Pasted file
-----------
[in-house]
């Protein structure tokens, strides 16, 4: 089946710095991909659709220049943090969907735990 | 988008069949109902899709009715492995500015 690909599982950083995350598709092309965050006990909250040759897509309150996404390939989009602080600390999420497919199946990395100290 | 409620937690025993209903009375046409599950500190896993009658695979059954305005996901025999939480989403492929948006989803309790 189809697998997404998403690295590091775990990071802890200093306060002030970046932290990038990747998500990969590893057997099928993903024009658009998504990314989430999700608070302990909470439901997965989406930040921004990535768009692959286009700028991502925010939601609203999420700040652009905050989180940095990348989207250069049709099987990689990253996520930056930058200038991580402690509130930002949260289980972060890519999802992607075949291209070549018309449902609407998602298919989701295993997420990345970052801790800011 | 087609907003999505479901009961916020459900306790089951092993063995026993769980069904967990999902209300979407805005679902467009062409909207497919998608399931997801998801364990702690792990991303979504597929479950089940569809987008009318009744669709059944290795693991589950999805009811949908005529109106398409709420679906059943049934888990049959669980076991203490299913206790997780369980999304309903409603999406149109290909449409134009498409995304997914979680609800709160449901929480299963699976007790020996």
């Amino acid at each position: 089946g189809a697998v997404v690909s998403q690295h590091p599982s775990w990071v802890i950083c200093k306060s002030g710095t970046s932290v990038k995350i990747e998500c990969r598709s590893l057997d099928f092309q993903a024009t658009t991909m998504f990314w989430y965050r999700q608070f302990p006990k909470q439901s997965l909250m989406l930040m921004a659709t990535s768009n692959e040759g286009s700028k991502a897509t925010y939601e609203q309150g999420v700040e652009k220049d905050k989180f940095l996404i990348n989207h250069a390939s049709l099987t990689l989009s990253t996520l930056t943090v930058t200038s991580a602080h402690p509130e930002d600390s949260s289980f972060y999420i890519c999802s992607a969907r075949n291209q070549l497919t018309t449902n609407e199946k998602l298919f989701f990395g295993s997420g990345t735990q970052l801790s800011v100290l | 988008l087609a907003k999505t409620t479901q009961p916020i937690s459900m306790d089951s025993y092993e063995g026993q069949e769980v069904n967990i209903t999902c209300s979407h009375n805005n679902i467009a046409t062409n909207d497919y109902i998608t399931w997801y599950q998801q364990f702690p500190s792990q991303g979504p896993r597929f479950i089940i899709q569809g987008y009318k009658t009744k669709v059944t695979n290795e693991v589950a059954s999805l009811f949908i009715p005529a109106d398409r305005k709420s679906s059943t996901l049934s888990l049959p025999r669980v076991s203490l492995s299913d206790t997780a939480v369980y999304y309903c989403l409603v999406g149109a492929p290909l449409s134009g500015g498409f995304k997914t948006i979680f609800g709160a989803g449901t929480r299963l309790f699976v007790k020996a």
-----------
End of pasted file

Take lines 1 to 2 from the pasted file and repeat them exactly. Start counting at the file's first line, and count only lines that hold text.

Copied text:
[in-house]
């Protein structure tokens, strides 16, 4: 089946710095991909659709220049943090969907735990 | 988008069949109902899709009715492995500015 690909599982950083995350598709092309965050006990909250040759897509309150996404390939989009602080600390999420497919199946990395100290 | 409620937690025993209903009375046409599950500190896993009658695979059954305005996901025999939480989403492929948006989803309790 189809697998997404998403690295590091775990990071802890200093306060002030970046932290990038990747998500990969590893057997099928993903024009658009998504990314989430999700608070302990909470439901997965989406930040921004990535768009692959286009700028991502925010939601609203999420700040652009905050989180940095990348989207250069049709099987990689990253996520930056930058200038991580402690509130930002949260289980972060890519999802992607075949291209070549018309449902609407998602298919989701295993997420990345970052801790800011 | 087609907003999505479901009961916020459900306790089951092993063995026993769980069904967990999902209300979407805005679902467009062409909207497919998608399931997801998801364990702690792990991303979504597929479950089940569809987008009318009744669709059944290795693991589950999805009811949908005529109106398409709420679906059943049934888990049959669980076991203490299913206790997780369980999304309903409603999406149109290909449409134009498409995304997914979680609800709160449901929480299963699976007790020996």